The Asia Times has a long piece on cyborg insects, which are being developed under the auspices of DARPA (the Defense Advanced Research Projects Agency). (For various reasons, I'm not providing a link; you'll have to dig a bit.) Cyborg insects are one path to tiny unmanned aerial vehicles (the other is fully artificial insects), a technology that the military--any military--would like to get its hands on very, very much.
Here's how it works: When the insect is in its pupal stage (and thus still developing toward adulthood), small components are inserted into various parts of its body and brain. As it matures, it grows around the components and can then, to some extent, be controlled. (For obvious reasons, they use especially large insects.) So, for example, one research group was able to "drive" a cyborg june bug through the air. I get the impression that the technology is still very much in its pupal stage. It also has the disadvantage of being, bar none, the most disgusting example of high tech I've ever encountered.
Governments can be relied upon to use this technology to the fullest extent of the law and, if necessary, to change the law as they see fit. But this is a secondary consideration.
What really matters are civilian applications. Yes: This technology will one day get into the hands of the private sector where it will reshape society and drive significant cultural change. Think about it: No matter where you were, you'd have to assume you were being watched by invisible insects (there's a paranoid fantasy) and that videos of anything interesting would wind up on the Web.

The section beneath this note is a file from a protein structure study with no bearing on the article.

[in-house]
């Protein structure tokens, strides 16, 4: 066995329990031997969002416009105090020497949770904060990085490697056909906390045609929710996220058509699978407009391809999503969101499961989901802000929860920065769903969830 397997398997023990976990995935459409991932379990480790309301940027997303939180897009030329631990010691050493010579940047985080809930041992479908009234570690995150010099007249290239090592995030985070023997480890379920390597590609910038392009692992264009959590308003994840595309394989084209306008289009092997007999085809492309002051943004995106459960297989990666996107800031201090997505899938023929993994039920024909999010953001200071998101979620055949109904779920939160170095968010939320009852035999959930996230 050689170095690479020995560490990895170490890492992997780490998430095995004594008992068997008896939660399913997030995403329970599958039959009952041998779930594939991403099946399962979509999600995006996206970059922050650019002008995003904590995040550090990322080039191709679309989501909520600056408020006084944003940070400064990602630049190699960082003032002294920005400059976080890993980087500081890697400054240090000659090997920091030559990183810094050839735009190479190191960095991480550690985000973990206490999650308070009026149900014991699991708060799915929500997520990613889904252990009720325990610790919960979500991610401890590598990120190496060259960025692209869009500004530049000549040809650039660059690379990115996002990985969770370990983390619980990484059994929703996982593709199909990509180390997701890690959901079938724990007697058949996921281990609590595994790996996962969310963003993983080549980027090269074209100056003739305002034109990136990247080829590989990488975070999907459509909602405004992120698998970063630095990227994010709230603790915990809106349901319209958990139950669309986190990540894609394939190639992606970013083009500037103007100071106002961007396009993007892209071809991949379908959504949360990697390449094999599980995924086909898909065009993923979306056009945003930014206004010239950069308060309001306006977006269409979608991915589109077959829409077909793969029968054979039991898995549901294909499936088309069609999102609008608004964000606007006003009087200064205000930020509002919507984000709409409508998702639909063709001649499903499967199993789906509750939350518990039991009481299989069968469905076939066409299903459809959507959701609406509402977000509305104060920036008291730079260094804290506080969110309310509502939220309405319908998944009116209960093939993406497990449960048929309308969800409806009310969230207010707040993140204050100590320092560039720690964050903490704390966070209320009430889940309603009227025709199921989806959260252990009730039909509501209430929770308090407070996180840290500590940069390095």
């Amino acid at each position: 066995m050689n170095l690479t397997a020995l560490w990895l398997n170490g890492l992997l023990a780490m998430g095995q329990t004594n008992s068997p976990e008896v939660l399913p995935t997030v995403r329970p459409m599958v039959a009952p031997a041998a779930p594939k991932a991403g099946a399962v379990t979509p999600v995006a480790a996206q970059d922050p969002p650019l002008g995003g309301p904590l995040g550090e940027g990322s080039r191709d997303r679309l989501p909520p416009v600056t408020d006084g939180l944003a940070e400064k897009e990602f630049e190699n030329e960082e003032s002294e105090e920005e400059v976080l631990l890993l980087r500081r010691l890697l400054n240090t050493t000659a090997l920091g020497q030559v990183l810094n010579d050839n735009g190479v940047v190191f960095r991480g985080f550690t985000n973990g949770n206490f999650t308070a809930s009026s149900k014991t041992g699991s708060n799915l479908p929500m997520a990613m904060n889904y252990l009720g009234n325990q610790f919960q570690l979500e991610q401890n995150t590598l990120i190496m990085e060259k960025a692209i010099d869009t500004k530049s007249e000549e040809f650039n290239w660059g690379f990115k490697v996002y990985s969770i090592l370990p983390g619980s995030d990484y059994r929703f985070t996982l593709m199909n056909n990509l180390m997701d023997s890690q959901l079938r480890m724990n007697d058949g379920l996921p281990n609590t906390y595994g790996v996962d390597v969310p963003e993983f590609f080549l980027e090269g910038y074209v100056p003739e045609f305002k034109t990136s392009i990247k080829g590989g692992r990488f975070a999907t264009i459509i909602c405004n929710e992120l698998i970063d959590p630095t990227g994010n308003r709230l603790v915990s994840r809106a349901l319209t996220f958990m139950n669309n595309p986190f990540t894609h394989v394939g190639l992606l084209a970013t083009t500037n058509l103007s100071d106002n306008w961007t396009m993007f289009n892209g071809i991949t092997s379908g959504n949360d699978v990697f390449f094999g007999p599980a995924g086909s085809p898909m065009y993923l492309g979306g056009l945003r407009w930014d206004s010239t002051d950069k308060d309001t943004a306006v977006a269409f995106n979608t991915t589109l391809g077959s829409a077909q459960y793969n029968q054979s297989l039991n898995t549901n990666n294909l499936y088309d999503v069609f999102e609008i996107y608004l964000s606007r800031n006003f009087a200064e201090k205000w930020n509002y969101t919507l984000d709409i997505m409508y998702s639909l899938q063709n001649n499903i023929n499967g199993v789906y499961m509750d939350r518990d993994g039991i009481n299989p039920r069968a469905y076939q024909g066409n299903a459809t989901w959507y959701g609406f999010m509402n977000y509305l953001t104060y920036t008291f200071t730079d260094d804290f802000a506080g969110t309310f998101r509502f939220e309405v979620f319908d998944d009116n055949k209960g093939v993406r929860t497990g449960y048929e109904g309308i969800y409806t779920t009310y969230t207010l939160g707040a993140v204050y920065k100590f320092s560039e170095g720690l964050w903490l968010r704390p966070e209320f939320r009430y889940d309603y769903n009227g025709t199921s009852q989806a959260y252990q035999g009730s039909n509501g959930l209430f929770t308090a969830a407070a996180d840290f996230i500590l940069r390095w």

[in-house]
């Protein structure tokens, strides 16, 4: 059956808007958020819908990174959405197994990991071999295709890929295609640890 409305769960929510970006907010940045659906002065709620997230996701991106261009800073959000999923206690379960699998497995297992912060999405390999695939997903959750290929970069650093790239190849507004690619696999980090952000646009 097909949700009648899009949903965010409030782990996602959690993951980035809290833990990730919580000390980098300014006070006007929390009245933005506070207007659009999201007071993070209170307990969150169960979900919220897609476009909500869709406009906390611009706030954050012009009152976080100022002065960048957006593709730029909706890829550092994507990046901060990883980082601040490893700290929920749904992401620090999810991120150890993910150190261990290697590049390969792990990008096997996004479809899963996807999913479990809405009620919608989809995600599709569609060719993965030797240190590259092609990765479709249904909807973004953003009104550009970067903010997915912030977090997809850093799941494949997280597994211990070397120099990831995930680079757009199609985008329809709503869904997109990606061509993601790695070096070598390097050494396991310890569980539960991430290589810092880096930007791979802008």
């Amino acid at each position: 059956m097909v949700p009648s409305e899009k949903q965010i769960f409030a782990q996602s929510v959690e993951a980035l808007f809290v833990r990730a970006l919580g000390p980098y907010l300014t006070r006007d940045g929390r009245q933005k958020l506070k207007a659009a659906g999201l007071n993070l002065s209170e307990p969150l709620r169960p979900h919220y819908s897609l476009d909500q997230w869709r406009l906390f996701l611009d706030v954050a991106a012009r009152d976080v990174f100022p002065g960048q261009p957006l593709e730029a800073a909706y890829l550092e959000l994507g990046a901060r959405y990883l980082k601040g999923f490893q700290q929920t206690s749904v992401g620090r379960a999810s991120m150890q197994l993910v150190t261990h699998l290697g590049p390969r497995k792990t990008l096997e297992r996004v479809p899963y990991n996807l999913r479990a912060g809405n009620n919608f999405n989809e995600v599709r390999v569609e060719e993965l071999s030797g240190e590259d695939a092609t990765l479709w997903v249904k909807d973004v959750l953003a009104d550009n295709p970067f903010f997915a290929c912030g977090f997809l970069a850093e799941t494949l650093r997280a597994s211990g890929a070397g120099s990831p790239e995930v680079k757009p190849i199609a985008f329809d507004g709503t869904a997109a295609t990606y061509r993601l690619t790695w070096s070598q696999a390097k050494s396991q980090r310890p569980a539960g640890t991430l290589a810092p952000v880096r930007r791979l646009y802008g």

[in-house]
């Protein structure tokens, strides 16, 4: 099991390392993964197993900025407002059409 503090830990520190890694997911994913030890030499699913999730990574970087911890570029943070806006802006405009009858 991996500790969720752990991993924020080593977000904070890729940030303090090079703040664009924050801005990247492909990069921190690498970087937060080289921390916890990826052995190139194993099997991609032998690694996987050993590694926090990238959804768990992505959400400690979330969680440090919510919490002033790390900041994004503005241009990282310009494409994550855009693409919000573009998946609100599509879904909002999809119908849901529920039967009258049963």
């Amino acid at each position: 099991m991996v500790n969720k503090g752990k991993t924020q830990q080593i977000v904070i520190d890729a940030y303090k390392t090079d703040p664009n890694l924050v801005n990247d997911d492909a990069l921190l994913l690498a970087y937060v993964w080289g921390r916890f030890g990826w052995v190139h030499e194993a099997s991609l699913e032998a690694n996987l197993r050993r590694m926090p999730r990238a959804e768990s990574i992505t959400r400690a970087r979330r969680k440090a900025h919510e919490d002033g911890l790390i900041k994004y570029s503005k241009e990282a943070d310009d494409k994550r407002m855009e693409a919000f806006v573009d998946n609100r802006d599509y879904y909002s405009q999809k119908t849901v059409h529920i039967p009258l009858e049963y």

Watched by whom, you ask? Jealous (ex-) spouses. Suspicious landlords. Curious teenagers. Private investigators. Nosy neighbors. In short, anyone with an interest and (say) $50 for the kit.
One upshot of the technology: Psychiatry will grind to a halt--indeed, the idea of a confidential doctor-patient relationship will have to be rethought entirely. (Maybe it'll become a doctor-patient-YouTube relationship.) Your only hope of privacy, really, will be to remain as unassuming and bland as possible; to keep your head down and provide no entertainment value whatsoever.
Or maybe I'm wrong--maybe they'll never get the kinks worked out of the technology. If that's the case, we can avoid a quotation even more chilling than Stalin's famous, "The innocent have nothing to fear." To wit, "The boring will be left in peace."